Aihara K, Mukasa A, Gotoh K, et al.
H3F3A K27M mutations in thalamic gliomas from young adult patients.
Neuro Oncol. 2014; 16(1):140-6 [PubMed] Article available free on PMC after 01/12/2015 Related Publications
INTRODUCTION: Mutations in H3F3A, which encodes histone H3.3, commonly occur in pediatric glioblastoma. Additionally, H3F3A K27M substitutions occur in gliomas that arise at midline locations (eg, pons, thalamus, spine); moreover, this substitution occurs mainly in tumors in children and adolescents. Here, we sought to determine the association between H3F3A mutations and adult thalamic glioma.
METHODS: Genomic H3F3A was sequenced from 20 separate thalamic gliomas. Additionally, for 14 of the 20 gliomas, 639 genes--including cancer-related genes and chromatin-modifier genes--were sequenced, and the Infinium HumanMethylation450K BeadChip was used to examine DNA methylation across the genome.
RESULTS: Of the 20 tumors, 18 were high-grade thalamic gliomas, and of these 18, 11 were from patients under 50 years of age (median age, 38 y; range, 17-46), and 7 were from patients over 50 years of age. The H3F3A K27M mutation was present in 10 of the 11 (91%) younger patients and absent from all 7 older patients. Additionally, H3F3A K27M was not detected in the 2 diffuse astrocytomas. Further sequencing revealed recurrent mutations in TP53, ATRX, NF1, and EGFR. Gliomas with H3F3A K27M from pediatric or young adult patients had similar, characteristic DNA methylation profiles. In contrast, thalamic gliomas with wild-type H3F3A had DNA methylation profiles similar to those of hemispheric glioblastomas.
CONCLUSION: We found that high-grade thalamic gliomas from young adults, like those from children and adolescents, frequently had H3F3A K27M.

Reyes-Botero G, Giry M, Mokhtari K, et al.
Molecular analysis of diffuse intrinsic brainstem gliomas in adults.
J Neurooncol. 2014; 116(2):405-11 [PubMed] Related Publications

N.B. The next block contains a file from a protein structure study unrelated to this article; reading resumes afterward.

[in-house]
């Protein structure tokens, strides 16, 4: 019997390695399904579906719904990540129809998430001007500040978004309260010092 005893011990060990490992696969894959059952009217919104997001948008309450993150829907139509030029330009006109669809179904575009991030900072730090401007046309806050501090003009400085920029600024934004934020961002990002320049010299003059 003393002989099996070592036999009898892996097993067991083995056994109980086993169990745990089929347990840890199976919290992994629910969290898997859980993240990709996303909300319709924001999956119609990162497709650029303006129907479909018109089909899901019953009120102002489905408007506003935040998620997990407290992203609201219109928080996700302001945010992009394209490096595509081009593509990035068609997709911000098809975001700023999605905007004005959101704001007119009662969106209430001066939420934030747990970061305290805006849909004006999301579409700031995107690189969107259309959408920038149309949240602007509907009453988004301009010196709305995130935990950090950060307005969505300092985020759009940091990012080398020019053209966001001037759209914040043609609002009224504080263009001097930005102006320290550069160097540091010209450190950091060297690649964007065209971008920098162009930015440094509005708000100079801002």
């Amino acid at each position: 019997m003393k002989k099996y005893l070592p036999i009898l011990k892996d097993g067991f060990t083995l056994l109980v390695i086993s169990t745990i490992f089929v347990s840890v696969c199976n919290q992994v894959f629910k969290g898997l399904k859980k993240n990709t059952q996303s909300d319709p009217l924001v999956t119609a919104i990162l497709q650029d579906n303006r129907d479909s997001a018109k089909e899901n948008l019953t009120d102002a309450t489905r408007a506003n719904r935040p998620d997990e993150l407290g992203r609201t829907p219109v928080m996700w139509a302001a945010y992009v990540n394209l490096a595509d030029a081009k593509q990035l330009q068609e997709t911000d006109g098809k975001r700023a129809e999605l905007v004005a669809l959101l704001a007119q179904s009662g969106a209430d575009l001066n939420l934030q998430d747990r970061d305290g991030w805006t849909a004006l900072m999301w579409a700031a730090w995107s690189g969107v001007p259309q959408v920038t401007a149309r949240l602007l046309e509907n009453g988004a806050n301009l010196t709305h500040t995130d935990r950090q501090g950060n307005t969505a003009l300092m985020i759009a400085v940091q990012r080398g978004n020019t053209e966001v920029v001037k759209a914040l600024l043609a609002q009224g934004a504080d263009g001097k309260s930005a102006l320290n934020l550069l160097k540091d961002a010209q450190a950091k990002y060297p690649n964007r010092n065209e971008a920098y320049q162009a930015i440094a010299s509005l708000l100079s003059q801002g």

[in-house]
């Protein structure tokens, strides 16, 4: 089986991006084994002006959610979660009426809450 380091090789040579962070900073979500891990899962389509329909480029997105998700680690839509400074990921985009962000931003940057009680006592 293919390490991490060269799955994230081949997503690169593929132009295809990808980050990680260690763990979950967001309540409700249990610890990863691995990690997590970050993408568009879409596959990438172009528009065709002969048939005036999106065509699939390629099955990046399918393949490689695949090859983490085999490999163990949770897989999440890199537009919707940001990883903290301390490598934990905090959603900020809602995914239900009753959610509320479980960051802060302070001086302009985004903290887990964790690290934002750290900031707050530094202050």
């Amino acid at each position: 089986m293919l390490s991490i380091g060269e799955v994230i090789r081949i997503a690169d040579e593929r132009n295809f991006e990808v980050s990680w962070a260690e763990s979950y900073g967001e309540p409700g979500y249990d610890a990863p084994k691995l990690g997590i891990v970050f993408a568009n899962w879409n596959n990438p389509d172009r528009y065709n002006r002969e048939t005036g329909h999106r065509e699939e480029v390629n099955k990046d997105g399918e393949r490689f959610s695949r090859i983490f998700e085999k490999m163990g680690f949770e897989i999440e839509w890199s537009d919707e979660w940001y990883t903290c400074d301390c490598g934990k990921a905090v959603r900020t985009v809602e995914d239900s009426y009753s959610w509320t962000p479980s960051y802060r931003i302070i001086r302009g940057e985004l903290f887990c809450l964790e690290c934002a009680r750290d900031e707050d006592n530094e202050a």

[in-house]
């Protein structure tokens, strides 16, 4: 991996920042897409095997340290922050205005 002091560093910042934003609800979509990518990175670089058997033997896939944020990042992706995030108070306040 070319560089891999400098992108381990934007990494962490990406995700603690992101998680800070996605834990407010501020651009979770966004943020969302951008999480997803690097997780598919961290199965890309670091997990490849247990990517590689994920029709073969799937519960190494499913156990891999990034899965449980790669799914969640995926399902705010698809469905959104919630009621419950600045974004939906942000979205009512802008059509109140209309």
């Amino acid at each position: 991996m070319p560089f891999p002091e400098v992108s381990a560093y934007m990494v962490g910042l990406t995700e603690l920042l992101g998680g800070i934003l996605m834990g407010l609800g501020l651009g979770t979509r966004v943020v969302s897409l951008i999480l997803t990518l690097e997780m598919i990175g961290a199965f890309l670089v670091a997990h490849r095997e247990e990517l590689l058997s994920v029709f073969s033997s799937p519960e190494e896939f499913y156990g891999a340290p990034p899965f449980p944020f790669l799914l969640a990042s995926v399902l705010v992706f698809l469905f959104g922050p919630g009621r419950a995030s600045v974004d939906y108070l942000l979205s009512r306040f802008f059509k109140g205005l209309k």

Diffuse intrinsic brainstem gliomas (DIBG) account for 1-2 % of adult gliomas. Their biological characteristics are scarcely understood and whether DIBG are biologically different from supratentorial gliomas remains to be established. We analyzed 17 DIBG samples for IDH1 R132H, alpha internexin, p53, and Ki67 expression, and, in a subset with sufficient DNA amount, for IDH1 and histone H3 mutational status, genomic profiling and MGMT promoter methylation status. A series of 738 adult supratentorial gliomas was used for comparison. Median age at diagnosis was 41 years (range 18.9-65.3 years). Median overall survival was 48.7 months (57 months for low-grade vs. 16 months for high-grade gliomas, p < 0.01). IDH1 sequencing revealed two mutations (IDH1 (R132G) , IDH1 (R132C) ) out of 7 DIBG whereas the R132H IDH1 enzyme was detected in 1/17 DIBG, suggesting that IDH1 mutations are mostly non R132H in DIBG (2/2), in contrast to supratentorial gliomas (31/313; p = 0.01). Mutations in histone genes H3F3A (encoding H3.3) and HIST1H3B (encoding H3.1) were found in 3/8 (37.5 %) of the DIBG (two H3F3A (K27M) and one HIST1H3B (K27M) ) versus 6/205 (2.9 %) of the supratentorial high-grade gliomas (four H3F3A (G34R) and two H3F3A (K27M) ) (p = 0.002). The CGH array showed a higher frequency of chromosome arm 1q gain, 9q gain and 11q loss in DIBG compared to the supratentorial high-grade gliomas, which had a less frequent chromosome 7 gain, and a less frequent chromosome 10 loss. No EGFR amplification was found. These data suggest that adult DIBG differ from adult supratentorial gliomas. In particular, histone genes (H3F3A (K27M) , HIST1H3B (K27M) ) mutations are frequent in adult DIBG whereas IDH1 (R132H) mutations are rare.